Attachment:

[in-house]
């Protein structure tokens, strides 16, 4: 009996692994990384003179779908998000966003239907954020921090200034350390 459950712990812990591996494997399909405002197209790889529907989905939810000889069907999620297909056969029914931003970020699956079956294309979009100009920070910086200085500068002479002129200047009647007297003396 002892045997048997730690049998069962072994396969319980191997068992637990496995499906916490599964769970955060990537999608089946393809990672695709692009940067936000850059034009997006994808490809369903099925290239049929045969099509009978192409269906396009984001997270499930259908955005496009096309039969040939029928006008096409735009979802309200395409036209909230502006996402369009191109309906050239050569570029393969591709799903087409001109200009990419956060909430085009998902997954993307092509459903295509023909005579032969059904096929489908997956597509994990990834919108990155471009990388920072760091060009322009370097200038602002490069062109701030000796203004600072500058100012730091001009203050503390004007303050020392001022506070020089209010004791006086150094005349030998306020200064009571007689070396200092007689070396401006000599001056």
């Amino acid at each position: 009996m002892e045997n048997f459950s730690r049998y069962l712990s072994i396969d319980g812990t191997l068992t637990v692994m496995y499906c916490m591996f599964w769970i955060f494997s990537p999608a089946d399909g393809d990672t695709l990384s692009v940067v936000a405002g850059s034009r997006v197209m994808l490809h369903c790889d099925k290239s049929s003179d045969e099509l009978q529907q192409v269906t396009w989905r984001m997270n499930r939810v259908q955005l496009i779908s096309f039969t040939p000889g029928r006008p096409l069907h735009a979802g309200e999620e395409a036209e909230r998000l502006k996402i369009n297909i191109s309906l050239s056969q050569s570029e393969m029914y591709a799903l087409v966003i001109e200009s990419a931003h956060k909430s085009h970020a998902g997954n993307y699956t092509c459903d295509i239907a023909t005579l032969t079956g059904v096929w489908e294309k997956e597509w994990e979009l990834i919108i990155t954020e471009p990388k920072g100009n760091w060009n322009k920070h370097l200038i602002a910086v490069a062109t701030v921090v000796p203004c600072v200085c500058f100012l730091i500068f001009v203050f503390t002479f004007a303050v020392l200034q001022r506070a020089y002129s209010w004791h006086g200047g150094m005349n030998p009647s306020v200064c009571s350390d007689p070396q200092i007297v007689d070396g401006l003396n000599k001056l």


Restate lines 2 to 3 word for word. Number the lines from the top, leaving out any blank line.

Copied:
């Protein structure tokens, strides 16, 4: 009996692994990384003179779908998000966003239907954020921090200034350390 459950712990812990591996494997399909405002197209790889529907989905939810000889069907999620297909056969029914931003970020699956079956294309979009100009920070910086200085500068002479002129200047009647007297003396 002892045997048997730690049998069962072994396969319980191997068992637990496995499906916490599964769970955060990537999608089946393809990672695709692009940067936000850059034009997006994808490809369903099925290239049929045969099509009978192409269906396009984001997270499930259908955005496009096309039969040939029928006008096409735009979802309200395409036209909230502006996402369009191109309906050239050569570029393969591709799903087409001109200009990419956060909430085009998902997954993307092509459903295509023909005579032969059904096929489908997956597509994990990834919108990155471009990388920072760091060009322009370097200038602002490069062109701030000796203004600072500058100012730091001009203050503390004007303050020392001022506070020089209010004791006086150094005349030998306020200064009571007689070396200092007689070396401006000599001056």
């Amino acid at each position: 009996m002892e045997n048997f459950s730690r049998y069962l712990s072994i396969d319980g812990t191997l068992t637990v692994m496995y499906c916490m591996f599964w769970i955060f494997s990537p999608a089946d399909g393809d990672t695709l990384s692009v940067v936000a405002g850059s034009r997006v197209m994808l490809h369903c790889d099925k290239s049929s003179d045969e099509l009978q529907q192409v269906t396009w989905r984001m997270n499930r939810v259908q955005l496009i779908s096309f039969t040939p000889g029928r006008p096409l069907h735009a979802g309200e999620e395409a036209e909230r998000l502006k996402i369009n297909i191109s309906l050239s056969q050569s570029e393969m029914y591709a799903l087409v966003i001109e200009s990419a931003h956060k909430s085009h970020a998902g997954n993307y699956t092509c459903d295509i239907a023909t005579l032969t079956g059904v096929w489908e294309k997956e597509w994990e979009l990834i919108i990155t954020e471009p990388k920072g100009n760091w060009n322009k920070h370097l200038i602002a910086v490069a062109t701030v921090v000796p203004c600072v200085c500058f100012l730091i500068f001009v203050f503390t002479f004007a303050v020392l200034q001022r506070a020089y002129s209010w004791h006086g200047g150094m005349n030998p009647s306020v200064c009571s350390d007689p070396q200092i007297v007689d070396g401006l003396n000599k001056l």